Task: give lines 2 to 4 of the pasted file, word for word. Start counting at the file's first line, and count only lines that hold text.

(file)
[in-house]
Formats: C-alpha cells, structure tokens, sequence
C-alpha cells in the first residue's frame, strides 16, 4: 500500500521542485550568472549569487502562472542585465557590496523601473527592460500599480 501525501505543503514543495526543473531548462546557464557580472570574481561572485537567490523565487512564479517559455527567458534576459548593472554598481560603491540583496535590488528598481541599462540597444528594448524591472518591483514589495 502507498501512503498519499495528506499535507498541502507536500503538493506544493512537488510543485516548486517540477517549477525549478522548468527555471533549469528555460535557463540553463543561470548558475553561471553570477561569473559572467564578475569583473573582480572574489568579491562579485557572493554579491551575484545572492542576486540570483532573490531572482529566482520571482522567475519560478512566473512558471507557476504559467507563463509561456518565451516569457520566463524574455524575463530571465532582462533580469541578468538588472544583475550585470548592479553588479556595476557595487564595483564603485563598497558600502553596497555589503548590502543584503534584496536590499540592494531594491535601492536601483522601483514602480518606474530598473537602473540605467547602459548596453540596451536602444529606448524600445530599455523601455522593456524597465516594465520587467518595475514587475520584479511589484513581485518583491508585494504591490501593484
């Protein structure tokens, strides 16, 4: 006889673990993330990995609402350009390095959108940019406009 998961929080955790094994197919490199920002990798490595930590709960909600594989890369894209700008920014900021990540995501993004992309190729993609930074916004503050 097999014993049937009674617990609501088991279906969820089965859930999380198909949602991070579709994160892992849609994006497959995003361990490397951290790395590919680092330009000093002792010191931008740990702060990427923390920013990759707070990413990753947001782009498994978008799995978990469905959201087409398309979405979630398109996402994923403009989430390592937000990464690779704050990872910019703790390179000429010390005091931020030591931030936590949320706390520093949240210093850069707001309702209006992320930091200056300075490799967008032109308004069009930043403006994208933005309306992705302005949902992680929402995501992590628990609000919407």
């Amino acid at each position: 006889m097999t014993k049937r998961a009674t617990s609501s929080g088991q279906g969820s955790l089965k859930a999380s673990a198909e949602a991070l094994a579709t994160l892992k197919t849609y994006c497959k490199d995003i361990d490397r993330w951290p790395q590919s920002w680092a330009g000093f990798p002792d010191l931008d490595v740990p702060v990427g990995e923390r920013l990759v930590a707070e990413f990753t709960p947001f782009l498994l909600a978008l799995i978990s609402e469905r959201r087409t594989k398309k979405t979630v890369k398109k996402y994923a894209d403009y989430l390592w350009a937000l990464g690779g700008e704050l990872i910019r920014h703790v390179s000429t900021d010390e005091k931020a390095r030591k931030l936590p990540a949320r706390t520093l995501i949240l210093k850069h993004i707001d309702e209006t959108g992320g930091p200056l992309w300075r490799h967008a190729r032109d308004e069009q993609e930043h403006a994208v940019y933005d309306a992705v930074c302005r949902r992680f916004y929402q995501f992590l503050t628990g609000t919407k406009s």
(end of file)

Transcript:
Formats: C-alpha cells, structure tokens, sequence
C-alpha cells in the first residue's frame, strides 16, 4: 500500500521542485550568472549569487502562472542585465557590496523601473527592460500599480 501525501505543503514543495526543473531548462546557464557580472570574481561572485537567490523565487512564479517559455527567458534576459548593472554598481560603491540583496535590488528598481541599462540597444528594448524591472518591483514589495 502507498501512503498519499495528506499535507498541502507536500503538493506544493512537488510543485516548486517540477517549477525549478522548468527555471533549469528555460535557463540553463543561470548558475553561471553570477561569473559572467564578475569583473573582480572574489568579491562579485557572493554579491551575484545572492542576486540570483532573490531572482529566482520571482522567475519560478512566473512558471507557476504559467507563463509561456518565451516569457520566463524574455524575463530571465532582462533580469541578468538588472544583475550585470548592479553588479556595476557595487564595483564603485563598497558600502553596497555589503548590502543584503534584496536590499540592494531594491535601492536601483522601483514602480518606474530598473537602473540605467547602459548596453540596451536602444529606448524600445530599455523601455522593456524597465516594465520587467518595475514587475520584479511589484513581485518583491508585494504591490501593484
């Protein structure tokens, strides 16, 4: 006889673990993330990995609402350009390095959108940019406009 998961929080955790094994197919490199920002990798490595930590709960909600594989890369894209700008920014900021990540995501993004992309190729993609930074916004503050 097999014993049937009674617990609501088991279906969820089965859930999380198909949602991070579709994160892992849609994006497959995003361990490397951290790395590919680092330009000093002792010191931008740990702060990427923390920013990759707070990413990753947001782009498994978008799995978990469905959201087409398309979405979630398109996402994923403009989430390592937000990464690779704050990872910019703790390179000429010390005091931020030591931030936590949320706390520093949240210093850069707001309702209006992320930091200056300075490799967008032109308004069009930043403006994208933005309306992705302005949902992680929402995501992590628990609000919407």